5. Bring a list of questions, goals, and challenges. This year, my list included an opportunity for two holiday pop-up shops (oh my goodness, you all will be coaching me through those), a new book fair account necessitating a change to our offsite POS system, and the “pick a color” quandary of repainting our event room (yes, I did bring the paint chip samples to the bar). I went to my regional with those questions tucked into my backpack, without a moment’s doubt that all my questions would be answered. This is the true value of bookseller regionals, in my not-so-newbie bookseller opinion. These events serve as our own personal coaching sessions, paid for in the price of a local IPA and an order of nachos.

So, my friends…. what did you learn this year? And who are your people? Let’s hear all about the riches of regional fall shows.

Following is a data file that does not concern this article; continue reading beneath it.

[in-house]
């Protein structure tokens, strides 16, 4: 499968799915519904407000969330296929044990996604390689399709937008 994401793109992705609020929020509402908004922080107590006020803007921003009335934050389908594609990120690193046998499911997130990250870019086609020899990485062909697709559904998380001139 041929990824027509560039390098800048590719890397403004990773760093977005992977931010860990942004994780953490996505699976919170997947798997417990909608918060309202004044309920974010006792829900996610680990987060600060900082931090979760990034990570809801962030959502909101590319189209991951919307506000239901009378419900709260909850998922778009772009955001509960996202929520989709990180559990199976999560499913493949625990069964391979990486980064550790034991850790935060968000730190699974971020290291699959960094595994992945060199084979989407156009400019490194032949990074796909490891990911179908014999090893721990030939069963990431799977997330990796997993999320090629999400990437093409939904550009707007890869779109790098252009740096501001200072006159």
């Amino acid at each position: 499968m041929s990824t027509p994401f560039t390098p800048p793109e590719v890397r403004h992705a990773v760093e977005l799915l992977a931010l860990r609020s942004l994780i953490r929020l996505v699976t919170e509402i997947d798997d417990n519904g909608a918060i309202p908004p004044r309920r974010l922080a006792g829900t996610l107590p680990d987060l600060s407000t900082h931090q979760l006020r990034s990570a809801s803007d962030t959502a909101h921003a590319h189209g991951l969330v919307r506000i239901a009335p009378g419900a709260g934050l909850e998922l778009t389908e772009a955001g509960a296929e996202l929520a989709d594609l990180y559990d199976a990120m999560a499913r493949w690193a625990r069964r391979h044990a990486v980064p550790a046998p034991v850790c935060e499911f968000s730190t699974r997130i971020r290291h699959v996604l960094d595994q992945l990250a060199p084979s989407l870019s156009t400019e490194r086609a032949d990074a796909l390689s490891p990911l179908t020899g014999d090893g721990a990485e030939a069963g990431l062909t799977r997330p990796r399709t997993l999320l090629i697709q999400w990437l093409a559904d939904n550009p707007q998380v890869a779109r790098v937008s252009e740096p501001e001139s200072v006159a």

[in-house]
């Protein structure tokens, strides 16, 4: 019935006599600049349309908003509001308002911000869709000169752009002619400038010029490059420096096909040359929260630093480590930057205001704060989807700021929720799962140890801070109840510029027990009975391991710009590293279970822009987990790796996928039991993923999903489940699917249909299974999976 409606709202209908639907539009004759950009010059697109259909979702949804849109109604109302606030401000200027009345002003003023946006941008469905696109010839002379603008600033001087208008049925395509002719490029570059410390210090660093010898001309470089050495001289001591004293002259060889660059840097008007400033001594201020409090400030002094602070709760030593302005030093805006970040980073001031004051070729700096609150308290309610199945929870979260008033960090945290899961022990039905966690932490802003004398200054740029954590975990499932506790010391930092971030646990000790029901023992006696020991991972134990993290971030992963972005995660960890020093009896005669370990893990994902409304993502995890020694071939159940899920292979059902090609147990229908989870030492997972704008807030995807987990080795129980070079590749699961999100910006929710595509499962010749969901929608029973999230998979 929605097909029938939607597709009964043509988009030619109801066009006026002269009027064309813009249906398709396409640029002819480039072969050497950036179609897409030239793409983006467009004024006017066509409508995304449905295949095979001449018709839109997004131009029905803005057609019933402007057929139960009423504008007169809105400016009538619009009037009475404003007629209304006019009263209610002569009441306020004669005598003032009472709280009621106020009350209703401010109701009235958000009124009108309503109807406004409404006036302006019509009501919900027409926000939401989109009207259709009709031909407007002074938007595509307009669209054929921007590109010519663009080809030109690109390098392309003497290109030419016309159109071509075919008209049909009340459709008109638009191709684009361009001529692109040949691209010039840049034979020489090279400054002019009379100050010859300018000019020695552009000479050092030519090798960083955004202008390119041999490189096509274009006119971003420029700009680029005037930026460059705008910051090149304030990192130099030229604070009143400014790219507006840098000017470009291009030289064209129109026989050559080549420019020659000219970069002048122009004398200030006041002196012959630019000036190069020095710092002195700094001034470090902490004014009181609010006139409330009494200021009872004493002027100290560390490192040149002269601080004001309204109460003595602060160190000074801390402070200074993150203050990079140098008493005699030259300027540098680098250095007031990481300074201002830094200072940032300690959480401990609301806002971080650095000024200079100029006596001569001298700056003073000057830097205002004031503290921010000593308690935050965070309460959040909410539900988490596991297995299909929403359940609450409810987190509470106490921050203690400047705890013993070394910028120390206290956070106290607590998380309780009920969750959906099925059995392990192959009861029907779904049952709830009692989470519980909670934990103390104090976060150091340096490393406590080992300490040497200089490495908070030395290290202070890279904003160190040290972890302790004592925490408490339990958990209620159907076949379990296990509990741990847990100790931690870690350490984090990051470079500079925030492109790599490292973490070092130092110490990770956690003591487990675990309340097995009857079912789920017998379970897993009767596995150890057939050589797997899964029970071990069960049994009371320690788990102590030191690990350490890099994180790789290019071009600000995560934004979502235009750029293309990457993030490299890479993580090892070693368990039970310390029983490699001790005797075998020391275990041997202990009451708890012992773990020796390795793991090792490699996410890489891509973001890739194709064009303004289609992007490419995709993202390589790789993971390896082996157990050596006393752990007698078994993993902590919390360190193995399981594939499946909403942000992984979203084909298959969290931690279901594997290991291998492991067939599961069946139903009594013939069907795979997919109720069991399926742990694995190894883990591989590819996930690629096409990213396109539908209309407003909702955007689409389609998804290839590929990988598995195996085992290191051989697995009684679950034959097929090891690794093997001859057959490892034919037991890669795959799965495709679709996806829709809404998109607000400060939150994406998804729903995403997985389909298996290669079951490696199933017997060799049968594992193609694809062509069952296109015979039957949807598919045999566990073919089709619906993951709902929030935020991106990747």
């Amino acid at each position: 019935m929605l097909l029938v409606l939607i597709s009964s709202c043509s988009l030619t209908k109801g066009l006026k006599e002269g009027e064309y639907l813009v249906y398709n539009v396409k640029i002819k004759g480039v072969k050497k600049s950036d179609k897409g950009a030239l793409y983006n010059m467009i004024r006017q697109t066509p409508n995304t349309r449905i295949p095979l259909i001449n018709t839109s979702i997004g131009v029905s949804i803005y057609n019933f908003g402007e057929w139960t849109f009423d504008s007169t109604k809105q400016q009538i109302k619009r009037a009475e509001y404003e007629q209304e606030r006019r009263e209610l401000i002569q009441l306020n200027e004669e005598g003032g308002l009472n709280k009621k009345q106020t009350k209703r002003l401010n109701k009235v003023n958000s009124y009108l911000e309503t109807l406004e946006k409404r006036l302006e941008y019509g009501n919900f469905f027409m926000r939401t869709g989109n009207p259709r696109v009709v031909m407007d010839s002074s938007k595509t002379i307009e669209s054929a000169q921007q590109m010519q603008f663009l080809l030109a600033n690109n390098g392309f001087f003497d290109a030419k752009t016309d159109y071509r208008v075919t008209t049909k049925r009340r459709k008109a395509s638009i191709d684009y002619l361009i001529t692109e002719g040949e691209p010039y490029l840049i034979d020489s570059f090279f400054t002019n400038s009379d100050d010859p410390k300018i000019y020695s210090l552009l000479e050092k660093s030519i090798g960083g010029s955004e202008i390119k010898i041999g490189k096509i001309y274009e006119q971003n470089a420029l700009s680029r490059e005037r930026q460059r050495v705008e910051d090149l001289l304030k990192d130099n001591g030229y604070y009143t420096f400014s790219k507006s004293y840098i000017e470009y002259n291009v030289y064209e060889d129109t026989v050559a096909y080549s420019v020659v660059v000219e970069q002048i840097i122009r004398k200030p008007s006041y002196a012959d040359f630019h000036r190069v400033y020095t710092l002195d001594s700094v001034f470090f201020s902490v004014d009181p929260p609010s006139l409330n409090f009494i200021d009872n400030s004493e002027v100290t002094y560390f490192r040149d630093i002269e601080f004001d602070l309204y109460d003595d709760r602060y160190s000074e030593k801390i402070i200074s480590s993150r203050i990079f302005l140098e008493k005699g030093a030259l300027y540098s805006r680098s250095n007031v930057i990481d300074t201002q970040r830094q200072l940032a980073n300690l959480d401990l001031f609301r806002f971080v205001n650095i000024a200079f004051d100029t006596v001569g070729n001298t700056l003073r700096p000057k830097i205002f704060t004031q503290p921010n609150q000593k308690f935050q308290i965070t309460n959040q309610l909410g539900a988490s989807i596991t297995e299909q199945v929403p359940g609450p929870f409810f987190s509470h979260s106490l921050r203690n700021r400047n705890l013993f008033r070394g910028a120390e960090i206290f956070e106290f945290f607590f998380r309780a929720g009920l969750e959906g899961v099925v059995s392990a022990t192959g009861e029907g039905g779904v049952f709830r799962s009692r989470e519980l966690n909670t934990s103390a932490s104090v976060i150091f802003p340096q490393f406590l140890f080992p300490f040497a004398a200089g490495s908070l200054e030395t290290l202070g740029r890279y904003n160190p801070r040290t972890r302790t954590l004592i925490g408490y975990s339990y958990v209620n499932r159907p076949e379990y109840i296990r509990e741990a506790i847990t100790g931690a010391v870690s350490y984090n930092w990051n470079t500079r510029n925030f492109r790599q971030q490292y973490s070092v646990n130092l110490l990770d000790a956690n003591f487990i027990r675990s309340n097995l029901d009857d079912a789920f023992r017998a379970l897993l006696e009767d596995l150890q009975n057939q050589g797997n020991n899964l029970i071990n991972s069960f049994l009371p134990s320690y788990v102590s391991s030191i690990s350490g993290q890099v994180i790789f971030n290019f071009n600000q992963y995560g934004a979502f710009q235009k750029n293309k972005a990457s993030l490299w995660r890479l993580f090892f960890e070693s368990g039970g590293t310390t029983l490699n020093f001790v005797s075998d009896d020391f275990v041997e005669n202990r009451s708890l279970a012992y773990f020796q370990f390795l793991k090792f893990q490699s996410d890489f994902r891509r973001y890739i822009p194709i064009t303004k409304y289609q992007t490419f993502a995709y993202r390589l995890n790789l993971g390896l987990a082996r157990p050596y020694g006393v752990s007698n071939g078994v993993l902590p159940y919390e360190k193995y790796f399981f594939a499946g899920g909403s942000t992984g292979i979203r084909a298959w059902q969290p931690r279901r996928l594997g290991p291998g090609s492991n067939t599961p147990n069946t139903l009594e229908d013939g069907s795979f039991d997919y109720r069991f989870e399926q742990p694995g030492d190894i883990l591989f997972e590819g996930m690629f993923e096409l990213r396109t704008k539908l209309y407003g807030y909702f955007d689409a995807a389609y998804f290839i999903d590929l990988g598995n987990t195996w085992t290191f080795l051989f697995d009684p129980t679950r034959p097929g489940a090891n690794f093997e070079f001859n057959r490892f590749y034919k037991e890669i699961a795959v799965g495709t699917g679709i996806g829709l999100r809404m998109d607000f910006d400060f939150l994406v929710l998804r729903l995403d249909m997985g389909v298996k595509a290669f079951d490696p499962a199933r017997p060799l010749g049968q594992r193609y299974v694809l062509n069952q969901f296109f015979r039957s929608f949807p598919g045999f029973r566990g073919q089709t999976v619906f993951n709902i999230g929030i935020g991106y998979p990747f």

This entry was posted in Uncategorized on by .

About Cynthia Compton

Cynthia is the mom of 4 kids, a rescuer of English Bulldogs, and the owner of 4 Kids Books & Toys in Zionsville, Indiana. The 2600 sq. ft. childrens store was founded in 2003, and hosts daily story times and events, birthday parties, book clubs and a large summer reading program. She just completed her term on the board of the American Specialty Toy Retailers Assn, is a past president of the Great Lakes Bookseller Association, and her store was honored with the Pannell Award in 2013.

Leave a Reply

Your email address will not be published. Required fields are marked *